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I recently set up an Apache web server under ubuntu 12.10 and am having trouble when clients access it from the same network it's on.

Outside my wifi network, clients use "". The host records on the URL are set up to point to my home router. A local static IP is used for the server. Port 80 is forwarded. Everything works perfectly.

The problem is when someone is connected to the same network the server is on, "" doesn't work and brings them to the router login screen instead. Using the local IP (192.168.1.blah) works fine though, as if the user typed in "".

Is this from improper configuration?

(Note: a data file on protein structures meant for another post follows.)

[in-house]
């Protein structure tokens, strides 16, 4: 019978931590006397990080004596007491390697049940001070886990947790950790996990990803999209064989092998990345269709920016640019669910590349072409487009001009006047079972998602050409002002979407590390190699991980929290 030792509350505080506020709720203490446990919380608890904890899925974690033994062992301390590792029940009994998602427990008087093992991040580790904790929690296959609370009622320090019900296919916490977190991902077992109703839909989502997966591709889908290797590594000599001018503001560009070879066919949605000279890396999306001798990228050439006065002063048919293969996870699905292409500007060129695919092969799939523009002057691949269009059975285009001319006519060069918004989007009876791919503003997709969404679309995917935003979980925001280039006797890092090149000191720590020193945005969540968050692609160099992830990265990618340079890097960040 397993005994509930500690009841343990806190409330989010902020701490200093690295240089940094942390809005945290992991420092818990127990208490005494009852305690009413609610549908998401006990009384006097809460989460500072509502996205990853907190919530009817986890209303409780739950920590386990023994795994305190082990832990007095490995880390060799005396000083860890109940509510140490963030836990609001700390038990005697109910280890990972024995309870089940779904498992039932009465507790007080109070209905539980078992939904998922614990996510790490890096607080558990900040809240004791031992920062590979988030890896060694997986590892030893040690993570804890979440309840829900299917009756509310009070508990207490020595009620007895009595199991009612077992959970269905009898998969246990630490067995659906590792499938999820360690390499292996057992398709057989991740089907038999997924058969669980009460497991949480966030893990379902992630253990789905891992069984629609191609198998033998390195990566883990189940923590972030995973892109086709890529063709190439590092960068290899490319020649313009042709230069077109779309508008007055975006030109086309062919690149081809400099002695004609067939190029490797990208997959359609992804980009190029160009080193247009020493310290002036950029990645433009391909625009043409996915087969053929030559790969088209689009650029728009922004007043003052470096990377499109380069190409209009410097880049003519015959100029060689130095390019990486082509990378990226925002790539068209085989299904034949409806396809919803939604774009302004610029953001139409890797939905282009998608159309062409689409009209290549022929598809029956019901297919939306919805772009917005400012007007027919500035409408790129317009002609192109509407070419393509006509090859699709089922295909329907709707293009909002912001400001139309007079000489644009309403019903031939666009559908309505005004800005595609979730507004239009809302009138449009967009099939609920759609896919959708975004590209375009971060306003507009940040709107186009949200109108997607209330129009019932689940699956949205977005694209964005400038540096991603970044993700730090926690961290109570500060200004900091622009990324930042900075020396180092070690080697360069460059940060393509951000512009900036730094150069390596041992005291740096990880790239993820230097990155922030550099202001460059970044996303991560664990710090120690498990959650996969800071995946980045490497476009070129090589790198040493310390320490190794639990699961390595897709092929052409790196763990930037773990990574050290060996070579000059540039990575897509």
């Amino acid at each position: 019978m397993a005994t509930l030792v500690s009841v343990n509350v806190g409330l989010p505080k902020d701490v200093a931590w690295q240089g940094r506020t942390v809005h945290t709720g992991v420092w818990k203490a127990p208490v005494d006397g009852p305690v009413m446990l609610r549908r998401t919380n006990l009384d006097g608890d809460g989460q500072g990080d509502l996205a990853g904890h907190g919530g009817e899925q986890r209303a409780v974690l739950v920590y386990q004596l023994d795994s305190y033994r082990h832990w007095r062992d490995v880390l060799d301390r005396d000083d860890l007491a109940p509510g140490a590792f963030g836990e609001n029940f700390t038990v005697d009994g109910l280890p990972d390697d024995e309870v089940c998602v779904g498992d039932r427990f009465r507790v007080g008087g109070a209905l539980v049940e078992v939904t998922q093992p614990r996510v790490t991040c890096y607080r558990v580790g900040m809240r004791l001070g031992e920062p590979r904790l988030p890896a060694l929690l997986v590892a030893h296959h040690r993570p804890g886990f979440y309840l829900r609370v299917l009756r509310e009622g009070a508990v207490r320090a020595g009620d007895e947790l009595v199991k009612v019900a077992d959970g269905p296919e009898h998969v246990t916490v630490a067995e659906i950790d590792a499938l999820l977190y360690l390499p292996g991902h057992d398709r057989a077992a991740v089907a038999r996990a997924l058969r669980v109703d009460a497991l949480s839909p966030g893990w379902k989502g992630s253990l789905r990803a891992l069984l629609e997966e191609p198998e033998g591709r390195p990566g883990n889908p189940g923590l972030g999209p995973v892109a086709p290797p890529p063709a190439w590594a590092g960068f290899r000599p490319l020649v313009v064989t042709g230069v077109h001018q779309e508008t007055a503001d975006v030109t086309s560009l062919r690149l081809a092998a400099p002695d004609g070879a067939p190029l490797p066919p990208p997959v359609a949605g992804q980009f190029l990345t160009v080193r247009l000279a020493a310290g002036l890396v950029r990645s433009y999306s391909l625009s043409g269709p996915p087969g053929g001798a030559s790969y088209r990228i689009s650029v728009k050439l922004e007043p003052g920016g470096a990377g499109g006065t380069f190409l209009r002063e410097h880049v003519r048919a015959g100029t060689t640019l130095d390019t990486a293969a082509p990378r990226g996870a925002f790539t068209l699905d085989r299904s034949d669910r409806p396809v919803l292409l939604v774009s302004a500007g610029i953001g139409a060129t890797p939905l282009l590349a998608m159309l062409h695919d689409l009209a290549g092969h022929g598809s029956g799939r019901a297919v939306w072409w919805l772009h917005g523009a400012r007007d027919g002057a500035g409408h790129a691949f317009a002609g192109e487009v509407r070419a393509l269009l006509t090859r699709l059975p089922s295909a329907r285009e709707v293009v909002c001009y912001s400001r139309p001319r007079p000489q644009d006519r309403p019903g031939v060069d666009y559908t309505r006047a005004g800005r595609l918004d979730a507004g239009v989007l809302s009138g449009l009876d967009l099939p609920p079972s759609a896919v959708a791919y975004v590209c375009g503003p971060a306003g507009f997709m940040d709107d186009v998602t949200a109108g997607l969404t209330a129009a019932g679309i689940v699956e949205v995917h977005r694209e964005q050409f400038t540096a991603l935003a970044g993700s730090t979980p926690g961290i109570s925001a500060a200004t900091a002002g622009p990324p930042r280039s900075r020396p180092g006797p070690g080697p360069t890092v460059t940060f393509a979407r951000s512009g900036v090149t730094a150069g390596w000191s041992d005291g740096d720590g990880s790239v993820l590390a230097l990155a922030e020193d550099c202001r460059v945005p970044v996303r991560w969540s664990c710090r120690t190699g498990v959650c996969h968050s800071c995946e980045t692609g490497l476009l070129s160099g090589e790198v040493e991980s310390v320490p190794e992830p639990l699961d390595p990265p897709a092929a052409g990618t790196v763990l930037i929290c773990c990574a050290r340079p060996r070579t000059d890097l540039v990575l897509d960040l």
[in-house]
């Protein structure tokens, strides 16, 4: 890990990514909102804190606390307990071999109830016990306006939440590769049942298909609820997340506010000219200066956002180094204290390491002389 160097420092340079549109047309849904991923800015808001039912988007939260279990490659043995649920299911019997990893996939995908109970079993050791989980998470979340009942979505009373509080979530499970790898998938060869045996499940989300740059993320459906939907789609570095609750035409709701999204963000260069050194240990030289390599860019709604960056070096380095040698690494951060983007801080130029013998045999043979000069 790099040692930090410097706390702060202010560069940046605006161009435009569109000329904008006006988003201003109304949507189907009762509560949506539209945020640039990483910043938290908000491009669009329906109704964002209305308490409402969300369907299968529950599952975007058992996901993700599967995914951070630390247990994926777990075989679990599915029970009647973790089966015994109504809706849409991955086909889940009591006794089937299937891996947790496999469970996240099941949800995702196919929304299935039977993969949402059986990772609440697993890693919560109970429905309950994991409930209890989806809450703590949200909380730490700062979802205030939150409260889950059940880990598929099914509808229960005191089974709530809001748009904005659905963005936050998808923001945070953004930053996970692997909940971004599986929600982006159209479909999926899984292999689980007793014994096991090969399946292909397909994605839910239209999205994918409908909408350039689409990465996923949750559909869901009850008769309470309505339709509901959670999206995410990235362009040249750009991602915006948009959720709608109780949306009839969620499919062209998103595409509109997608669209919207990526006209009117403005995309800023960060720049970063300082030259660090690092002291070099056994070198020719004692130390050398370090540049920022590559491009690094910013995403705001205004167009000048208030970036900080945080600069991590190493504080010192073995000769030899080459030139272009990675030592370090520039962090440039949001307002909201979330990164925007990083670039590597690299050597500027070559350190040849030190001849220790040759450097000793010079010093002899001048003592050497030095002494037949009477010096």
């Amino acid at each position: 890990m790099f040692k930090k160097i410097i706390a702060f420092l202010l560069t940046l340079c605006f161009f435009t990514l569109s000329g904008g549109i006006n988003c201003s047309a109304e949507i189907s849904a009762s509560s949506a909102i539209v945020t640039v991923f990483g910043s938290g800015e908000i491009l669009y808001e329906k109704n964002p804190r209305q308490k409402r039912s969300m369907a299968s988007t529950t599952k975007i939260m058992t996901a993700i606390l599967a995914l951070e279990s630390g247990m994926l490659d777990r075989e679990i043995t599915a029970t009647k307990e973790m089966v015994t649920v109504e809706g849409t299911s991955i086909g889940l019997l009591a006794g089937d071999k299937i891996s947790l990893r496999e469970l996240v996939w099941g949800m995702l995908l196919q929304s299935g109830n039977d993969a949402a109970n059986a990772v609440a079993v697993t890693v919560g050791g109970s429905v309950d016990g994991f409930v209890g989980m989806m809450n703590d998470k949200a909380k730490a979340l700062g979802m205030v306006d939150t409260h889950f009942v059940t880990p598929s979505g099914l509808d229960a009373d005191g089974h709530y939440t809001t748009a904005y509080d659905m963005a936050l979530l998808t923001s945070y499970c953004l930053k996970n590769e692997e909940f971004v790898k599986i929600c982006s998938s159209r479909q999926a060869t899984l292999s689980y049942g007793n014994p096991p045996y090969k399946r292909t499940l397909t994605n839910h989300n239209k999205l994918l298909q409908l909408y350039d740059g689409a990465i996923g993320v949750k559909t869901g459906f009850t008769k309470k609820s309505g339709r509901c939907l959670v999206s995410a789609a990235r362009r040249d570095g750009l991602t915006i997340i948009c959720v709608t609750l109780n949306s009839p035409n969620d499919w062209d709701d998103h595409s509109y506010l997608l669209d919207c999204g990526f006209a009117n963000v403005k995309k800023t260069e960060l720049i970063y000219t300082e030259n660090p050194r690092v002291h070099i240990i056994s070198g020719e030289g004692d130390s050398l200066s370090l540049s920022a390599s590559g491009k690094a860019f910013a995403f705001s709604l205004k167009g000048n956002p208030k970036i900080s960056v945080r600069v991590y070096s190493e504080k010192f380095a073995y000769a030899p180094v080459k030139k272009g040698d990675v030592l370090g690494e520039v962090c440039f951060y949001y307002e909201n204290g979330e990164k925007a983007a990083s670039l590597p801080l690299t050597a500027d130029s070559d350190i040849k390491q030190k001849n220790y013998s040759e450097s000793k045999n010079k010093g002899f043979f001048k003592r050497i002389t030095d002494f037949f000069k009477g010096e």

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The problem is how your router implements its IP stack. There is a very good video from DEFCON 18 which approaches this from an attacker's perspective, but the information is still relevant to your problem.

The gist of the situation is that your router tries to be helpful by accepting packets originating from the internal network which are destined to the router's public IP as if they were actually destined to the internal IP address. This causes the router to service the request with the admin server, instead of passing it along to the web server.

This weak/strong implementation isn't something you can change (without reflashing), so the likely solution will be to either switch routers or see if your router can restrict the admin site to certain origin IPs.

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